Pakistan’s economic tilt towards Africa | By Waheed-ur-Rehman

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Pakistan’s economic tilt towards Africa

AFRICA spreads over 30 million km2 which makes it the second largest continent of the planet earth.

Africa is also the second most populous continent. The continent sits at the intersection of international commerce and is adjacent to critical sea lanes of communication.

Being strategically located this continent is full of natural resources and minerals. It has 10 per cent of the world’s proven oil reserves, and about 8 per cent of proven gas reserves.

According to an estimate Africa has 60 per cent of world’s diamonds, 40 per cent of its phosphate, and 30 per cent of its cobalt. The geoeconomic significance of the continent is increasing with every passing year.

Not only leading global powers like the US and China but regional powers like India and Turkey are actively trading and maintaining relations with countries of Africa. Historically, Pakistan has maintained cordial relations with all African countries.

Pakistan’s moral and political support to Algeria, Kenya, Sudan, Zimbabwe, South Africa, Tanzania, Namibia, Morocco, Libya, Egypt, and Nigeria in their struggle for independence is duly acknowledged by these countries.

In the early 1970s many trade delegations visited Pakistan in order to enhance trading relations between the two sides.

However, these visits were fading with the time because, on one hand, Pakistan was entangled in the so called Cold War politics and Afghanistan imbroglio. On the other, Pakistan gave little importance to relations with small countries as it focused more on relations with major powers.

Lack of engagement between Pakistan and Africa has been the main reason behind low trade between the two sides.

This lack of engagement kept the trade stagnant at $US 3 billion with Africa for many years in the past. But recently in 2017 Pakistan announced ‘look Africa Policy’.

This policy is also known as ‘Engage Africa Initiative’ and was launched by Ministry of Commerce. The main purpose of this policy is to enhance connectivity between Pakistan and Africa.

The policy adopts such measures which could help in boosting trade with top ten economies of the continent. According to the policy those countries include Nigeria, Kenya, South Africa, Morocco, Senegal, Algeria, Egypt, Sudan, Tanzania and Ethiopia.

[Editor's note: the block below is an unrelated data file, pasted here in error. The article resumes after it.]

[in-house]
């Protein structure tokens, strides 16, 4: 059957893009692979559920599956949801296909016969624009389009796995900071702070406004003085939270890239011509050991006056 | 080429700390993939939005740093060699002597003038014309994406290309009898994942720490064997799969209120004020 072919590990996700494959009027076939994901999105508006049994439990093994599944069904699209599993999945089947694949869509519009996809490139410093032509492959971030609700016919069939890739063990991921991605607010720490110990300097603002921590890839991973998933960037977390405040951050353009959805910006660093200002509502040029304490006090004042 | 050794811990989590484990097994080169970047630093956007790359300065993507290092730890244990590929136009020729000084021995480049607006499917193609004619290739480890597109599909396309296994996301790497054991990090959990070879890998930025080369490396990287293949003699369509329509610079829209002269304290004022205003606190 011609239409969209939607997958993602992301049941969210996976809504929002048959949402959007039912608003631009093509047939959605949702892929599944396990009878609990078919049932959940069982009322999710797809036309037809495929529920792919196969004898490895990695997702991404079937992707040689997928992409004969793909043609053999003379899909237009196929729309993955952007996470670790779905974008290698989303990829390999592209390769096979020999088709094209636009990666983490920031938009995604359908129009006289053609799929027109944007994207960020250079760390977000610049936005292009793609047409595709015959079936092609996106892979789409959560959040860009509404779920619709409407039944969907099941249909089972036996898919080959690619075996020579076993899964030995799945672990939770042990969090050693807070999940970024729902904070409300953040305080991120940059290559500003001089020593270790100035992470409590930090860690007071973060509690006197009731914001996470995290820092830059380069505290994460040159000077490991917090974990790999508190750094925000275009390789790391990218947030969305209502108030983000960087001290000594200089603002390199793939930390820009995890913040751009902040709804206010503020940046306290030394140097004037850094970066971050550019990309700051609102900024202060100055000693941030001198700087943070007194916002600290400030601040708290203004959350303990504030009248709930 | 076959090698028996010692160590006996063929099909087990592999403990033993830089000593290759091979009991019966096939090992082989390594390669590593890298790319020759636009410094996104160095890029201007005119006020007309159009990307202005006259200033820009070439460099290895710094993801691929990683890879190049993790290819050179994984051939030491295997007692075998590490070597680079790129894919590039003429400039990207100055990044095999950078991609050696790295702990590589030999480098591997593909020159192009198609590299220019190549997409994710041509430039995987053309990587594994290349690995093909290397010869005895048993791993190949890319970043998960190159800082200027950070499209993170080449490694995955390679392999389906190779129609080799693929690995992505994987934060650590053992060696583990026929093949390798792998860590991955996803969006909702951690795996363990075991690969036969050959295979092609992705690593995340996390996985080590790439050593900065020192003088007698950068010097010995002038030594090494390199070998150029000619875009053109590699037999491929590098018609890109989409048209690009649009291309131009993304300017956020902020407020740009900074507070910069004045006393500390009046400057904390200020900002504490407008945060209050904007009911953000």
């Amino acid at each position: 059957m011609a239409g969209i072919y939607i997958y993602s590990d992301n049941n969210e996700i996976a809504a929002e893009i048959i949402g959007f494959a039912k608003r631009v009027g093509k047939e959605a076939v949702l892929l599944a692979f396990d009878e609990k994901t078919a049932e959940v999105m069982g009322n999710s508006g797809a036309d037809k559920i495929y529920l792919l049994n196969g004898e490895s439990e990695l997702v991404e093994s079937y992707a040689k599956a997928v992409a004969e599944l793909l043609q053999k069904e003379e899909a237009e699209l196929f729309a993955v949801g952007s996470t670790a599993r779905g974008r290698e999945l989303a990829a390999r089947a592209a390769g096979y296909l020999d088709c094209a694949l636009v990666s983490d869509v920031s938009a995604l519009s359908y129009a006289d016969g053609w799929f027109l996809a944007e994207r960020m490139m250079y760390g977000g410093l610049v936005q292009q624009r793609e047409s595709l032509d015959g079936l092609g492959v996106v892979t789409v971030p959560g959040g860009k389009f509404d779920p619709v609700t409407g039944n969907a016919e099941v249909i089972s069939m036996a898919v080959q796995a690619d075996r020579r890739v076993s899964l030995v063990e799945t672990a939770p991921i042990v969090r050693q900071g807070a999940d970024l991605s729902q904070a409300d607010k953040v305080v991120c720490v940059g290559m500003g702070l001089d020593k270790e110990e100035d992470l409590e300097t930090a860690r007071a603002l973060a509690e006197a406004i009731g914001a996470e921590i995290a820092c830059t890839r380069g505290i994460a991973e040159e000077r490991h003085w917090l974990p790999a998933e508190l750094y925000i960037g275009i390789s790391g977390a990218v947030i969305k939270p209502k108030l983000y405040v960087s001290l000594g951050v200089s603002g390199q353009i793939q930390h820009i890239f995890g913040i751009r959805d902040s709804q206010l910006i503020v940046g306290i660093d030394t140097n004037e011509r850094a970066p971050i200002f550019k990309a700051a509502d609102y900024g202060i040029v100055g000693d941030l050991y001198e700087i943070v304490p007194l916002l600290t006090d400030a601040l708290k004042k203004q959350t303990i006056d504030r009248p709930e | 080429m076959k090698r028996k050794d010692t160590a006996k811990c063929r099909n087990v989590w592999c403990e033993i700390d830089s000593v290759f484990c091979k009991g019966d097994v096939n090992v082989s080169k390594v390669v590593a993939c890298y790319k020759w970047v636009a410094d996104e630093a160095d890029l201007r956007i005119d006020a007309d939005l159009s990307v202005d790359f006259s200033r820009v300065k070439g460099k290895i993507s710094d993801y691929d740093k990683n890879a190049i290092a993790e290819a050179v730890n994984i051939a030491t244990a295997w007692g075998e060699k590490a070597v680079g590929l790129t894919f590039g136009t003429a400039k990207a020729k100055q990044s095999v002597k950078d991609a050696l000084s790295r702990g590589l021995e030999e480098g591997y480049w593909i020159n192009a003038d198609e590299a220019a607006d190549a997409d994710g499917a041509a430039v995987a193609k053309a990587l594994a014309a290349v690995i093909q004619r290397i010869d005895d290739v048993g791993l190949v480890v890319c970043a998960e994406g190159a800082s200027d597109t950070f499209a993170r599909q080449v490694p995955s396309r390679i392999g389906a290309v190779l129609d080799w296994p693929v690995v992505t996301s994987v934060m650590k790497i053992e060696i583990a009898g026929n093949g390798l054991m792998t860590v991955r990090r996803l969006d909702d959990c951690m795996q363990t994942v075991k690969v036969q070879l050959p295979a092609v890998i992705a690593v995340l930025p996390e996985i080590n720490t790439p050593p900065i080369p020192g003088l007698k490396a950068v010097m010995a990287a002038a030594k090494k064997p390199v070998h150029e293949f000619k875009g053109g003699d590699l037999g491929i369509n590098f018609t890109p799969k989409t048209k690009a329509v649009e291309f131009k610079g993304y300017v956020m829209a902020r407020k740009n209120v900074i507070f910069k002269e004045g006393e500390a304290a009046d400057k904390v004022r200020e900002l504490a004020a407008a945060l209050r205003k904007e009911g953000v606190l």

According to Ministry of Commerce throughout the first phase, accreditations were granted, TDOs were appointed and six new commercial sections were opened in Africa, including Algeria, Egypt, Ethiopia, Senegal, Sudan and Tanzania.

Look Africa Trade Forums were held in Pakistan’s main cities to raise awareness among the commercial sector.

Joint Working Groups (JWGs) are being established on trade to begin discussions on bilateral/multilateral trade agreements for market access in Africa.

An Africa Cell has been created at Trade Development Authority of Pakistan (TDAP) Karachi. Special assistance to delegations travelling to and from Africa is facilitated.

Government facilitation of Pakistani enterprises’ is enhanced for participation in African trade exhibitions. And a 2% extra tariff reduction on some commodities exported to Africa has been implemented.

Under the ‘Engage Africa Initiative’ Pakistan is heading to increase its diplomatic presence on the African continent by establishing mission in Djibouti, Angola, Rwanda, Uganda, Ghana and Ivory Coast.

In Algeria, Ethiopia, Senegal, Nigeria and Kenya commercial sections will be established as soon as possible.

These measures being employed are bringing some fruition, according to Ministry of Commerce Pakistan-Africa trade surpassed the mark of $US 4 billion in the year 2019-20.

No doubt the policy adopted can bring a lot but Pakistan is also facing challenges in materializing the objectives set by ‘Engage Africa Initiative’.

The main challenge is Pakistan’s lack of diplomatic presence on African continent which limits its capability to enhance cooperation. Pakistan has only 17 diplomatic missions in Africa.

Other countries on the continent are accredited by these missions. Secondly, Pakistan is confronted by many economic challenges which make it difficult for country to approach all the countries of Africa. Energy crisis in country has resulted in disruption of exports.

As some of the challenges have been identified here steps must be taken to overcome them. Therefore some recommendations in this regard are given below.

Pakistan should increase diplomatic missions in Africa to enhance engagement with the countries of Africa.

Government to government (G2G) and business to business (B2B) meetings which are direly needed should be facilitated.

An effort must be made to identify fields and sectors which can be exploited for boosting trade with African countries. Pakistan should tackle the increasing energy crisis.

Pakistan should abandon its age old foreign policy approach of giving weightage to relations with great powers only. The country should try to make cordial relations with every country on the continent.

Islamabad cannot only benefit economically but also these countries’ support in many international forums can be helpful for the country.

—The writer is a political analyst, based in Islamabad.

 

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